Open

Coming up

Don't miss

Replay


LATEST SHOWS

WEB NEWS

Web users divided over Darren Wilson

Read more

ENCORE!

From Paris's Liberation to 'arresting' art in Avignon

Read more

INSIDE THE AMERICAS

Ferguson riots: Pressure mounts on Obama

Read more

IN THE PAPERS

'The pen is mightier than the sword'

Read more

IN THE PAPERS

'Requiem for a recorder'

Read more

DEBATE

Pakistan's Political Turmoil: Can Imran Khan's PTI Party Depose the Government?

Read more

DEBATE

Pakistan's Political Turmoil: Can Imran Khan's PTI Party Depose the Government? (part 2)

Read more

DEBATE

Racism, riots and police violence: USA under scrutiny

Read more

FOCUS

Israel's minorities and military service

Read more

  • Special report: Supplying Ukraine’s soldiers on the front line

    Read more

  • Israeli air strike kills three top Hamas commanders

    Read more

  • US forces tried to rescue slain reporter from IS captors

    Read more

  • Former Femen activist detained after fighting veiled woman

    Read more

  • Interactive: Relive the Liberation of Paris in WWII

    Read more

  • Former Irish PM Albert Reynolds dies at 81

    Read more

  • Tensions high in Yemen as Shiite rebel deadline looms

    Read more

  • Thailand coup leader Prayuth Chan-ocha voted prime minister

    Read more

  • Deadly street battles hit Ukrainian rebel stronghold

    Read more

  • French village rallies behind besieged elderly British couple

    Read more

  • Brazil’s Silva launches bid after Campos plane crash death

    Read more

  • Brutal IS beheading video sparks social media pushback

    Read more

  • Netanyahu compares Hamas to IS, Gaza offensive to continue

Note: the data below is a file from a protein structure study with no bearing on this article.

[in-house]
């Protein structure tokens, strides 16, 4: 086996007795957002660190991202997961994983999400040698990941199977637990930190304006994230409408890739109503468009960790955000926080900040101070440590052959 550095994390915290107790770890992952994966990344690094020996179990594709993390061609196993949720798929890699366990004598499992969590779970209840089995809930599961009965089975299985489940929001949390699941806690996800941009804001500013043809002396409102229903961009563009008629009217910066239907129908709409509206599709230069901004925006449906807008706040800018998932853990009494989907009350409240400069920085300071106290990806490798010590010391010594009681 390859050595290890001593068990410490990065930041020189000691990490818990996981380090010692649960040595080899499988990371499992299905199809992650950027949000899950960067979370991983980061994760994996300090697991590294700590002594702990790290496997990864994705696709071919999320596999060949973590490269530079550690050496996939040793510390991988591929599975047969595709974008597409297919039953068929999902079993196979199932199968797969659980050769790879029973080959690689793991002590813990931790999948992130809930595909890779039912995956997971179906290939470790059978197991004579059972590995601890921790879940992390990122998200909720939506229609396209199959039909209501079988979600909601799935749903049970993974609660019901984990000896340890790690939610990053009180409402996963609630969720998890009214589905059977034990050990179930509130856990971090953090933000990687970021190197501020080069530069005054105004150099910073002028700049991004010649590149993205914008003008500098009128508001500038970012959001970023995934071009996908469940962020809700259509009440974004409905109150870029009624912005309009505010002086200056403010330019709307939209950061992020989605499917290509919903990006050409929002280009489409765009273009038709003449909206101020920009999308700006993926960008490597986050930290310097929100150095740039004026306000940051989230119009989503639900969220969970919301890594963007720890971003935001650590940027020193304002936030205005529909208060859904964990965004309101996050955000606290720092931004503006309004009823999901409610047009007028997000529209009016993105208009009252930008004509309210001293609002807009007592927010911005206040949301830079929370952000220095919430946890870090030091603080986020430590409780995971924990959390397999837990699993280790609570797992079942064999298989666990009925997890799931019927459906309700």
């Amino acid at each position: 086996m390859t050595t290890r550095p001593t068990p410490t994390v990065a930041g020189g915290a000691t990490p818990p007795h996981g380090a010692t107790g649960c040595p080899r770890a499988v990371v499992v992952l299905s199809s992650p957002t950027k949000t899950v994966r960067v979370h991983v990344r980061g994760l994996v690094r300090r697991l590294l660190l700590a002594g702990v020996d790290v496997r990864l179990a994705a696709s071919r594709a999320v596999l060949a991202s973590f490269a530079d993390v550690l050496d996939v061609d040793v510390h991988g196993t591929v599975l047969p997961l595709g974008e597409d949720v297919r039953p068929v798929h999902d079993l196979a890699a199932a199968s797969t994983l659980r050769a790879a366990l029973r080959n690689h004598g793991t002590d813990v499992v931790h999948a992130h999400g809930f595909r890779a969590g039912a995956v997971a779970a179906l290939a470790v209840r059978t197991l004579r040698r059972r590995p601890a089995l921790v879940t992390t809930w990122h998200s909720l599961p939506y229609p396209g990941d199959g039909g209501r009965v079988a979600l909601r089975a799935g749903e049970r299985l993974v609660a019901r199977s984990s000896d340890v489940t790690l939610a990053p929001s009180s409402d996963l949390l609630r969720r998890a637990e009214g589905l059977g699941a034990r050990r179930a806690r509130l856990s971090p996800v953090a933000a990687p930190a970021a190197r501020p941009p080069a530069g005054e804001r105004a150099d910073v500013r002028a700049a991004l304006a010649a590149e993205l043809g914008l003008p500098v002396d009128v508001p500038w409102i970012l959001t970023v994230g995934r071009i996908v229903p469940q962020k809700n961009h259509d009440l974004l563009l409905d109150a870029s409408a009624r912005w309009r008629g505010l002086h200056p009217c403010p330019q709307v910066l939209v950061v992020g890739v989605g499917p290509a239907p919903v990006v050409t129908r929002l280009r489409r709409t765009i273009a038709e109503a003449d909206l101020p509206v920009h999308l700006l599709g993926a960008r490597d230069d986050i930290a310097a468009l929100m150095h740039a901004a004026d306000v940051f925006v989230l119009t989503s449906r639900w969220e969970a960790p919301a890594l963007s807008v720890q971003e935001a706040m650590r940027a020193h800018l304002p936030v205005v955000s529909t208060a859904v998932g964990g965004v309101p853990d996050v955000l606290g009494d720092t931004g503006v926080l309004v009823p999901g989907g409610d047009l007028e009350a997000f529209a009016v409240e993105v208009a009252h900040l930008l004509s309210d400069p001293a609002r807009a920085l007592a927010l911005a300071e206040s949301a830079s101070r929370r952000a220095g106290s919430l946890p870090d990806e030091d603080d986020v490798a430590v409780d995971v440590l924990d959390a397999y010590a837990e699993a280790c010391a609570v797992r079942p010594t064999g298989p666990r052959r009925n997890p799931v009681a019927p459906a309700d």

Read more

  • France’s ex-PM Juppé sets up presidential clash with Sarkozy

    Read more

  • US attorney general visits Missouri town after fatal shooting

    Read more

Africa

Chadian troops redeploy to Tuareg stronghold of Kidal

© AFP

Text by FRANCE 24

Latest update : 2013-04-05

The battle against Islamists in the Ifoghas Mountains is over and Chadian troops are now being redeployed to the northern Malian town of Kidal, where Tuareg hopes for independence remain strong.

To reach the Chadian forces stationed in northern Mali, there is only one choice.

To move its troops, Chad uses a Soviet-era Antonov cargo plane, piloted by a Serbian crew that works around the clock. “When the commander asks us to fly, we fly,” says Sergueï, the plane’s navigator.

The town of Kidal is still not totally secure. It remains in the hands of the Tuareg National Movement for the Liberation of the Azawad, or MNLA, which is now a fragile ally of France.

The MNLA took control of Kidal, 1,500 kilometres (930 miles) northeast of the capital Bamako, on March 30 last year as part of the Tuareg drive for the independence of northern Mali, a region known to them as Azawad.

And as the convoy makes it way through the town, the children shout, “Long live Azawad” -- a sign that the desire for independence remains strong.

“As far as Chadian forces are concerned, we have been warmly welcomed here,” Oumar Bikimo, the commander of Chadian forces in Mali, tells FRANCE 24. “Warmly welcomed, but not as warmly as our troops elsewhere in Mali ... some in Kidal view them more as occupiers than liberators.”

Double-cross

Fighting alongside their Islamist allies, the Tuaregs took Gao and the historic desert town of Timbuktu in the weeks following their takeover of Kidal. But the Islamists soon seized full control of the territories, undermining Tuareg hopes of independence.

French forces, now backed by African troops, launched operations to oust the Islamists on January 11. Kidal serves as a base for the French and Chadian troops that were fighting the remaining militants in the Ifoghas mountain range.

The MNLA has said it would oppose any move into Kidal by the Malian army, which the UN has accused of committing rights abuses against Mali’s Tuareg and Arab communities in its bid to rout the Islamists.

France, which has 4,000 troops in Mali, is eager to withdraw and transfer responsibility to a pan-African force, which would then give way to a UN peacekeeping mission.

UN chief Ban Ki-Moon has said that up to 11,200 peacekeepers might be needed for the mission, which would be backed by a military force to battle any remaining Islamist fighters.
 

 

Date created : 2013-04-05

  • MALI - EU

    Mali soldiers get their own EU military academy

    Read more

  • MALI

    Zeid or Belmokhtar? Chad army's photo sparks debate

    Read more

  • MALI-INTERNATIONAL WOMEN'S DAY

    Helping Malian rape victims break the silence

    Read more

COMMENT(S)